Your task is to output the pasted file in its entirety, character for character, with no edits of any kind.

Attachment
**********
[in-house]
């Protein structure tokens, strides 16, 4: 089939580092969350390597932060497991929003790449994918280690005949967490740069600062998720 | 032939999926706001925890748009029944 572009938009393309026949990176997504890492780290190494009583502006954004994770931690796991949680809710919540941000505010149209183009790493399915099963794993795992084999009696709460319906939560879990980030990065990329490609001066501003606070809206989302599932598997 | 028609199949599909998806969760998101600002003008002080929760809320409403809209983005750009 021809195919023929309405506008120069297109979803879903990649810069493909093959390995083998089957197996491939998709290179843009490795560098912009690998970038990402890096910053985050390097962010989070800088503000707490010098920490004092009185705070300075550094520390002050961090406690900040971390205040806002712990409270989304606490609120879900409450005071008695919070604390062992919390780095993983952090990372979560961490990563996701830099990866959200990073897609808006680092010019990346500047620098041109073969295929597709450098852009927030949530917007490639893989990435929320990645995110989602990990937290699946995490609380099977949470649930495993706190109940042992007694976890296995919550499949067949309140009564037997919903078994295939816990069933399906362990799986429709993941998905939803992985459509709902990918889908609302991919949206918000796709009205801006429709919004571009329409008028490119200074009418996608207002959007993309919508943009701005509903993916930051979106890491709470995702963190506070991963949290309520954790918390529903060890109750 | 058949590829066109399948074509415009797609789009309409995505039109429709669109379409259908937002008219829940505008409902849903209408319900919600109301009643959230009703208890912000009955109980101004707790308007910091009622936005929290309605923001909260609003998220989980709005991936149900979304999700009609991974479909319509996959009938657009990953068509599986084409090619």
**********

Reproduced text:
[in-house]
């Protein structure tokens, strides 16, 4: 089939580092969350390597932060497991929003790449994918280690005949967490740069600062998720 | 032939999926706001925890748009029944 572009938009393309026949990176997504890492780290190494009583502006954004994770931690796991949680809710919540941000505010149209183009790493399915099963794993795992084999009696709460319906939560879990980030990065990329490609001066501003606070809206989302599932598997 | 028609199949599909998806969760998101600002003008002080929760809320409403809209983005750009 021809195919023929309405506008120069297109979803879903990649810069493909093959390995083998089957197996491939998709290179843009490795560098912009690998970038990402890096910053985050390097962010989070800088503000707490010098920490004092009185705070300075550094520390002050961090406690900040971390205040806002712990409270989304606490609120879900409450005071008695919070604390062992919390780095993983952090990372979560961490990563996701830099990866959200990073897609808006680092010019990346500047620098041109073969295929597709450098852009927030949530917007490639893989990435929320990645995110989602990990937290699946995490609380099977949470649930495993706190109940042992007694976890296995919550499949067949309140009564037997919903078994295939816990069933399906362990799986429709993941998905939803992985459509709902990918889908609302991919949206918000796709009205801006429709919004571009329409008028490119200074009418996608207002959007993309919508943009701005509903993916930051979106890491709470995702963190506070991963949290309520954790918390529903060890109750 | 058949590829066109399948074509415009797609789009309409995505039109429709669109379409259908937002008219829940505008409902849903209408319900919600109301009643959230009703208890912000009955109980101004707790308007910091009622936005929290309605923001909260609003998220989980709005991936149900979304999700009609991974479909319509996959009938657009990953068509599986084409090619």